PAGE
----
Lost Alvar Aalto classics reissued by Vitra
Artek and Vitra trawl the Alvar Aalto back catalogue and come up with a number of great finds
Following the sale of celebrated Finnish furniture brand Artek to Swiss company Vitra in 2013 both companies have been hard at work poring over the back catalogue to see what classics, created by its co-founder, the Modernist architect Alvar Aalto can be reissued.
These pieces now form part of the ABC collection, which stands for ‘the alphabet of living’. “Beautiful and functional, these objects bring joy to everyday life,” says Artek, and as publisher of a great book on the architect Aalto who are we disagree? The range includes furniture, lighting and textiles, whose pattern was created by Aalto’s wife, the architect Elissa Aalto, 60 years ago.
Aalto pioneered bent-wood furniture, and many of the newly pieces demonstrate his considerable talents. A favourite will surely be the Coat Rack 109C – charmingly simple in birch wood, it is reminiscent of a railway carriage rack, but with soft cornered brackets courtesy of the bent-wood technique.
This year is also Artek’s 70th anniversary, so the reintroduction of the Coat Rack along with the Wall Drawer 114B – which also makes use of birch wood brackets - Mirrors 192A and 192B, and Stool 60 couldn’t be more timely.
The reissue programme has no doubt been aided by the fact that with its purchase of Artek, Vitra also acquired the Finnish company’s production facilities where Aalto developed his bent-wood techniques.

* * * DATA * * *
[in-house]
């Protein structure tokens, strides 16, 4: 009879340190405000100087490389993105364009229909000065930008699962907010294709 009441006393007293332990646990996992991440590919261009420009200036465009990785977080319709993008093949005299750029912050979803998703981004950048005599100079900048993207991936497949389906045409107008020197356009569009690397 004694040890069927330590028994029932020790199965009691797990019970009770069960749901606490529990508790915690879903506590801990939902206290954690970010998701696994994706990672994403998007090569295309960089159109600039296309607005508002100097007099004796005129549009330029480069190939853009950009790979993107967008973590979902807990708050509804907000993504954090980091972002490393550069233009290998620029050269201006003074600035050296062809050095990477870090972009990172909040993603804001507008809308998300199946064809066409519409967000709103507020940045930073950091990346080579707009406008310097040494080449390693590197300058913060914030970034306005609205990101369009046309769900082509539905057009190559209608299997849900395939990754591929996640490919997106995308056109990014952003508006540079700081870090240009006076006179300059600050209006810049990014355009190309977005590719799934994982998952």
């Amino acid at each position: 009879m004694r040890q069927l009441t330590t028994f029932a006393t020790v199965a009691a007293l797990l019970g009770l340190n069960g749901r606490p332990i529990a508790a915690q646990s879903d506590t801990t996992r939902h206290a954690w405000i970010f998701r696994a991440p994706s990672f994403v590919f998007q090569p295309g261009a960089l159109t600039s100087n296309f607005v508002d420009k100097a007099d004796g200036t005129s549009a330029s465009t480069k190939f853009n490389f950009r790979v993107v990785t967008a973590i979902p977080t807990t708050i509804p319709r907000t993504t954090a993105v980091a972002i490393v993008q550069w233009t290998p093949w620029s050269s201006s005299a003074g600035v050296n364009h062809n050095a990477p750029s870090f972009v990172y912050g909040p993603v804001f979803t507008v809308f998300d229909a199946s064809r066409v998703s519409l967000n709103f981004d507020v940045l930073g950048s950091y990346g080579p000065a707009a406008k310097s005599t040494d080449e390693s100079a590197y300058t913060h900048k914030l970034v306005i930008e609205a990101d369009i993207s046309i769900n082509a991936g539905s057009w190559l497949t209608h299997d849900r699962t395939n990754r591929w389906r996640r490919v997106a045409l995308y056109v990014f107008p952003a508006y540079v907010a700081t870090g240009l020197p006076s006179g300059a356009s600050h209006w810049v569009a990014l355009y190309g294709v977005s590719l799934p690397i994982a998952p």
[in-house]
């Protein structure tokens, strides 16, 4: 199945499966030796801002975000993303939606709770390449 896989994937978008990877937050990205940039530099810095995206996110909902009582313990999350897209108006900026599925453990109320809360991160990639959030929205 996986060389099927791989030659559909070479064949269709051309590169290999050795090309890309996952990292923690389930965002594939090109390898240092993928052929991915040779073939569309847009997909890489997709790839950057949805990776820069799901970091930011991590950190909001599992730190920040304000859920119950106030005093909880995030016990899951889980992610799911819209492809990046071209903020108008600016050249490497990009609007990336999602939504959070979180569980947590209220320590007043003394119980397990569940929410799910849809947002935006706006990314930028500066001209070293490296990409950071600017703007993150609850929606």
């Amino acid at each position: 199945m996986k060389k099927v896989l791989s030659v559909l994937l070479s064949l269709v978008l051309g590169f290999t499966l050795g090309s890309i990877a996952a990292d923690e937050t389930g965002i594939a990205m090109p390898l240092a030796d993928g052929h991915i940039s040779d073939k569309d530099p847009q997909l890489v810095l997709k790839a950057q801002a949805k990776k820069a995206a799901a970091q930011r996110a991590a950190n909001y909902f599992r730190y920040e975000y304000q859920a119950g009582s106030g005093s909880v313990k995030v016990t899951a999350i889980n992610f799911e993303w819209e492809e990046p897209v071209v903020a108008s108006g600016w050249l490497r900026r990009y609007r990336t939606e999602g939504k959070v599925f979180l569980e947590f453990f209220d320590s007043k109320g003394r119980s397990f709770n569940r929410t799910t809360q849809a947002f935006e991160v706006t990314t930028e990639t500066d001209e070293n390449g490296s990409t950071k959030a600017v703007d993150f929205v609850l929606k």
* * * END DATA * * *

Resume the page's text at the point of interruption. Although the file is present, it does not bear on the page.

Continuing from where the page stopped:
Lighting includes Light Fixture A330S, which Aalto designed in brass for the Savoy Restaurant in Helsinki. This iconic, streamlined piece is better known as the Golden Bell.
Meanwhile Elissa’s H55 repeat textile pattern has been reissued in a new red and white edition. Artek explains that she was working as an assistant in Aalto’s office in 1955 “when he was invited to design the Finnish housing section of the Helsingborg Exhibition in Sweden”. Her pattern was originally produced in black and white.
Our new book, Aalto, is both a great introduction to the architect's work and provides a great focus on his major works and how they engage the light, climate and topography of their sites, exemplifying the way in which he extended Finnish tradition and engaged newly emerging Modern materials. It describes the actual inhabitation of Aalto’s architecture and the way in which daily life and contemporary culture are integrated in the experience of interior space – something that was of paramount importance to the designer and architect. Check it out here.